Do Small Incisions Mean Better Surgery?

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Over the past few decades, one of the most significant advances in orthopedic surgery is the advent of techniques used to minimize the size of incisions and the amount of tissue dissection. Two of the most common types of surgeries that minimize incision size are arthroscopic procedures and minimally invasive joint replacement surgery. There are also other types of surgery, such as endoscopic carpal tunnel surgery or needle aponeurotomy for Dupuytren's disease, that use minimally invasive techniques to achieve improved results with less disruption to normal parts of the body.

The goal of any surgical procedure is to correct an identified problem or condition. Hip replacements are done to alleviate arthritis pain. Rotator cuff repairs are done to reduce shoulder pain and improve motion. These surgeries, first and foremost, are not cosmetic. They are performed to correct a problem that is causing pain or limitation in function (or often both). However, these procedures are not performed with a focus on the size of the incision.

However, surgery can be done in more appealing ways. And with the advent of arthroscopic surgery and other less-invasive surgical techniques, surgical scars are getting smaller. But it is more important to do the surgery correctly rather than keep the incision small. After all, small incisions are worthless if the problem is not properly treated.

Should I Undergo Less-Invasive Surgery?

These types of less-invasive surgery are not necessarily bad.

Many arthroscopic procedures have become the standard for proper care. For example, arthroscopic treatment of meniscus tears in the knee is now the standard treatment; traditional "open meniscectomies" where the meniscus is removed through an incision is a procedure no longer performed.

One advantage of less-invasive surgery is less disruption not only to the skin (size of the surgical scar) but also less disruption to the soft tissues that surround the area requiring surgery.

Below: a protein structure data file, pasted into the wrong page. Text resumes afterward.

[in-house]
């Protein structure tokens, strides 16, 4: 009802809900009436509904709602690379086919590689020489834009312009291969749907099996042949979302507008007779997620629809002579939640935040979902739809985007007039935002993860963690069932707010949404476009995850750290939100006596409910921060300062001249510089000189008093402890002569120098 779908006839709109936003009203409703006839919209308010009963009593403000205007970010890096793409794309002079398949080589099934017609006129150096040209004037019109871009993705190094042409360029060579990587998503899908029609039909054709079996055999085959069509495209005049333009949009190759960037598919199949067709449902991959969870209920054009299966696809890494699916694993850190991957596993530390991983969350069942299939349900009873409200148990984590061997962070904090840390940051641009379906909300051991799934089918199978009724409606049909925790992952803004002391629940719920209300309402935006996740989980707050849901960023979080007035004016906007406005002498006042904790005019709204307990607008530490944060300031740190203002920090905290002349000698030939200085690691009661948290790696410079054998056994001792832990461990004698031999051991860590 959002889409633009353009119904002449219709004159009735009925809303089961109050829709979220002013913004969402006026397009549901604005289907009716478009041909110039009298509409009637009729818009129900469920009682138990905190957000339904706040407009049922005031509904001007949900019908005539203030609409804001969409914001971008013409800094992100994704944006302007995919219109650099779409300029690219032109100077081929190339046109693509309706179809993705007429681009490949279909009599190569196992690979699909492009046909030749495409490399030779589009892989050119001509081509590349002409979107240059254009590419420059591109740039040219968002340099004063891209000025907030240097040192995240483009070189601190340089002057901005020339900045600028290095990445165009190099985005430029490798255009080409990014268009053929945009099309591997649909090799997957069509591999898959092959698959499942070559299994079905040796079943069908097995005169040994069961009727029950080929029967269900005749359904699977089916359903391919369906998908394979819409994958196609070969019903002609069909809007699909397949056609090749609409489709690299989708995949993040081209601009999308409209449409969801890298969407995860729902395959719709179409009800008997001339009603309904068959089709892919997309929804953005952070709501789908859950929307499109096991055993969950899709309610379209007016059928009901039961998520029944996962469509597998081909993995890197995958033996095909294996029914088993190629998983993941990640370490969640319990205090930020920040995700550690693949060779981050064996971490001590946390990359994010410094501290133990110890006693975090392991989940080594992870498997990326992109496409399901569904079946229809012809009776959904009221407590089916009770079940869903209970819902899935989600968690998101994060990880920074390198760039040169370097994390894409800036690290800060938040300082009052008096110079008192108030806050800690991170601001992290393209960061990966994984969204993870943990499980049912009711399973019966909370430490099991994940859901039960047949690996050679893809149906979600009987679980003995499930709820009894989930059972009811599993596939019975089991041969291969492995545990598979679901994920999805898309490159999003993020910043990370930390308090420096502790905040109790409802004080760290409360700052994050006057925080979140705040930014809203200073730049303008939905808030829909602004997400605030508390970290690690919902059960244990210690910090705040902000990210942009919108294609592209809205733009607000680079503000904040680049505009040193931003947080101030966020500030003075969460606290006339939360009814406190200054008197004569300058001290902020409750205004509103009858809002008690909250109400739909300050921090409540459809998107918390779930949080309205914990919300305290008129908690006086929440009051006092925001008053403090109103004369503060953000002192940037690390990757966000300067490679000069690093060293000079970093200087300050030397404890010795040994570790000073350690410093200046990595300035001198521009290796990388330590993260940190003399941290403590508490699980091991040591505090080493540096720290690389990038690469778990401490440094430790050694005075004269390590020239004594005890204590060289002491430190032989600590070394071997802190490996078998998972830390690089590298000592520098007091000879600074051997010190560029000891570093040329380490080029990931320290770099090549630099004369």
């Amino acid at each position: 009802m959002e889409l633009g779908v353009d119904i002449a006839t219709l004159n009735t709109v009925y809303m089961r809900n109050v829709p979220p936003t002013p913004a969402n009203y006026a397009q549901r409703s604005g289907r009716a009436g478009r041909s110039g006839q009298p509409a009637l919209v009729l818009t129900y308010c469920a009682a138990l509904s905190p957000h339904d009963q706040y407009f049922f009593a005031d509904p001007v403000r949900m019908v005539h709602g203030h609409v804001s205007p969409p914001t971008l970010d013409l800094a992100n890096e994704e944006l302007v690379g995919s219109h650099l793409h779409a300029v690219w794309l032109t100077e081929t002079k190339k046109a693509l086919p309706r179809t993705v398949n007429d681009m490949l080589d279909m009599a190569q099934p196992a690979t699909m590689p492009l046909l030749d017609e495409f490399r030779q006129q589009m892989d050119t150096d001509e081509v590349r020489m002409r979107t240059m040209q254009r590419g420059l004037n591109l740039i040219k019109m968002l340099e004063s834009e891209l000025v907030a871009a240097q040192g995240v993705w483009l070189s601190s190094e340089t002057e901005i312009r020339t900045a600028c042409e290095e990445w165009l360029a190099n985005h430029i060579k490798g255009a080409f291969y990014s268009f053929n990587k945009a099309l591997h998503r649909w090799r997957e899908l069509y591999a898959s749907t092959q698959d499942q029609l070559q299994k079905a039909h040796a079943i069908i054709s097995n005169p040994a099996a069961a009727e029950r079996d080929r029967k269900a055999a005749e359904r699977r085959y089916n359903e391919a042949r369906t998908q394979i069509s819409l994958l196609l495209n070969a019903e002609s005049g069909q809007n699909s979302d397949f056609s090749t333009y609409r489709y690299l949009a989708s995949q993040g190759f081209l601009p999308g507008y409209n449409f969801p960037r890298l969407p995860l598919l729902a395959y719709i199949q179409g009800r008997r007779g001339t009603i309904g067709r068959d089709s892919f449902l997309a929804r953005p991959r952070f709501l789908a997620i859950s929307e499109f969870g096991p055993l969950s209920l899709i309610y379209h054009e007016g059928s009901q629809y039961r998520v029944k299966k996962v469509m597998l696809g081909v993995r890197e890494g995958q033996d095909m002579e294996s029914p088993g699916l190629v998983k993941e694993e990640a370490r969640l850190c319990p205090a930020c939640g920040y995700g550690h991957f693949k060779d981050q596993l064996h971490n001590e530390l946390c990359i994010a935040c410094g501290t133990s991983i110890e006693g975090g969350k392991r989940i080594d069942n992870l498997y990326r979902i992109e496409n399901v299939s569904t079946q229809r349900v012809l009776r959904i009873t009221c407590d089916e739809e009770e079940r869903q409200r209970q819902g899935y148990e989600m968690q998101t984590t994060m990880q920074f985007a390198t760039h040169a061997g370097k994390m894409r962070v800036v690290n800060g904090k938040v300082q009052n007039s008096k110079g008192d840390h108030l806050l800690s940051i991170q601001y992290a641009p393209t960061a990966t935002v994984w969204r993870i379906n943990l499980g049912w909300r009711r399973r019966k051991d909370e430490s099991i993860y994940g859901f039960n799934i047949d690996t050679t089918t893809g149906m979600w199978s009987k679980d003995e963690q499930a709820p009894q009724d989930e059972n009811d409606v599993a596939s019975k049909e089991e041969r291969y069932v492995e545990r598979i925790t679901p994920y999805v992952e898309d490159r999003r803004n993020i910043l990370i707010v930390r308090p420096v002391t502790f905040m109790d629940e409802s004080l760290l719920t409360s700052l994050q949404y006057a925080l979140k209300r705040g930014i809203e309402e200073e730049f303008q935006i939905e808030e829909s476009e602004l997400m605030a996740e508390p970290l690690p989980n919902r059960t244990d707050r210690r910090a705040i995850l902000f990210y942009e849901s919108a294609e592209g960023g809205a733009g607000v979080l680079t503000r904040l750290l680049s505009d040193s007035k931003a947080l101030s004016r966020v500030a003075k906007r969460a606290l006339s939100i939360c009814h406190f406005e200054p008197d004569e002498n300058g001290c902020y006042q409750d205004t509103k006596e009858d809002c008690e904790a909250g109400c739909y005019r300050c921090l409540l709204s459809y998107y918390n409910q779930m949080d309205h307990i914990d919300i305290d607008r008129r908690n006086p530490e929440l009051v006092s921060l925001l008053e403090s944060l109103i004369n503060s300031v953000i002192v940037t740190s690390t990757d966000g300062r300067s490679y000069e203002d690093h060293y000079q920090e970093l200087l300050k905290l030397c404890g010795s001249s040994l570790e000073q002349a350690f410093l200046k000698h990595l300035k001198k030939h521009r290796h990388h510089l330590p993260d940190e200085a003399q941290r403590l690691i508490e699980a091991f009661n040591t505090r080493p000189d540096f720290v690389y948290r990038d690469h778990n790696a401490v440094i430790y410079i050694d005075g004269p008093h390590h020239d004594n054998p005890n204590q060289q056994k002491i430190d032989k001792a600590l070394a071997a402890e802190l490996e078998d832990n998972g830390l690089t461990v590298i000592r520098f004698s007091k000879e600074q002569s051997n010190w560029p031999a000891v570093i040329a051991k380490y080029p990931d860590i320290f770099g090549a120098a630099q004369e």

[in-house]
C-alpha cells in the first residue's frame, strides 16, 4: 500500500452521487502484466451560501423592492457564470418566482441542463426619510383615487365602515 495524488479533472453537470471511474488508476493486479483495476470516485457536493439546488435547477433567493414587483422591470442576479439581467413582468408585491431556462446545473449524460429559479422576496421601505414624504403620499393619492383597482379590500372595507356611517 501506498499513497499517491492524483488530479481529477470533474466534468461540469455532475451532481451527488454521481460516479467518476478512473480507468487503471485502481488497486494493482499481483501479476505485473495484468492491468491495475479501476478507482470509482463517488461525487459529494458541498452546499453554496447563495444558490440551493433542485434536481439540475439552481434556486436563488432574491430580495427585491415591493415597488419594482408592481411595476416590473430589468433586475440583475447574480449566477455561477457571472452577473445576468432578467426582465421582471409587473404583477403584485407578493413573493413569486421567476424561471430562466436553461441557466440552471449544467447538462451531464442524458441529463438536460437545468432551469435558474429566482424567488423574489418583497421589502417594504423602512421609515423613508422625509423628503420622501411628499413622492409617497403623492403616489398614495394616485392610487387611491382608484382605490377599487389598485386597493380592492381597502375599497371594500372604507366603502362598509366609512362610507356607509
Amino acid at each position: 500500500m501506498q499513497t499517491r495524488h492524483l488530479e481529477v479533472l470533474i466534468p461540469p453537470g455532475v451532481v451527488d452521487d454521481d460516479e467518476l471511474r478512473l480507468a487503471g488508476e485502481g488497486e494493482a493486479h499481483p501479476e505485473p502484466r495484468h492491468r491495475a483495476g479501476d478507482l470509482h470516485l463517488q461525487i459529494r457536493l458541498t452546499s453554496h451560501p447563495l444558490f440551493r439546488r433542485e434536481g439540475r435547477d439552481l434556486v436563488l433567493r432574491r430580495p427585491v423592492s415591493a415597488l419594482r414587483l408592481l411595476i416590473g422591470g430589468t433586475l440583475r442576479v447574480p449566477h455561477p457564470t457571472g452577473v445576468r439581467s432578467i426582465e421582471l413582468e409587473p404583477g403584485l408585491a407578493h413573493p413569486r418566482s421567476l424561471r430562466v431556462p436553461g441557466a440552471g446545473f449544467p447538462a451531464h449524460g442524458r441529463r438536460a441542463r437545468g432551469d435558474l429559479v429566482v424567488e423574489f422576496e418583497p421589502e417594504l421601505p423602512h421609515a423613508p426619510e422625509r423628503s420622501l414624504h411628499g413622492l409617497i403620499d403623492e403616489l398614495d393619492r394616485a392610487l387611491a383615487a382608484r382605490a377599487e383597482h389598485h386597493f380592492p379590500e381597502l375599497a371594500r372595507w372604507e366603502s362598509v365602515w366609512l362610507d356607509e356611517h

This may mean less damage to muscles, tendons, and ligaments and it may also mean less scar tissues. The avoidance of this collateral tissue damage may be important to prevent stiffness and pain after surgery.

However, some surgeons do not feel minimally invasive procedures best treat some specific problems. Because of this, a surgeon may recommend against a procedure such as a mini-hip replacement or arthroscopic rotator cuff repair. This does not mean the surgeon is naive or behind the times, it may just mean your surgeon doesn't believe your condition can adequately be addressed with one of these less-invasive procedures.

Now I'm Unsure! Should I Have Minimally Invasive Surgery?

As stated, minimally invasive surgery can be good for patients because it minimizes pain, shortens rehab time, and preserves normal tissue. If you were told you should have a certain type of procedure, but you are unsure, get a second opinion.

While not all opinions will necessarily agree, it will help you understand the different perspectives and appreciate that there is not always just one answer to a problem. As said before, less invasive surgery is not always the best treatment for a particular problem and often the most experienced and best-known surgeons will prefer a more traditional approach to addressing an orthopedic condition.


One caution to patients is to be especially careful of surgeons who use a less-invasive approach as a marketing tool. A surgeon should promote their ability to correct a problem first and foremost. If he or she can accomplish this through a less-invasive approach and still achieve equal results, that's terrific! But, if you suspect their goal is simply to advertise a smaller incision to market themselves to you, then be careful and seek out another opinion.


American Academy of Orthopaedic Surgeons; 71st Annual Meeting. San Francisco. News release, America Academy of Orthopaedic Surgeons.

Porucznik, MA "Award-winning study debunks advantages of two-incision THA" AAOS Now; American Academy of Orthpaedic Surgeons Vol 1, No 1, Jan/Feb 2007, page 45.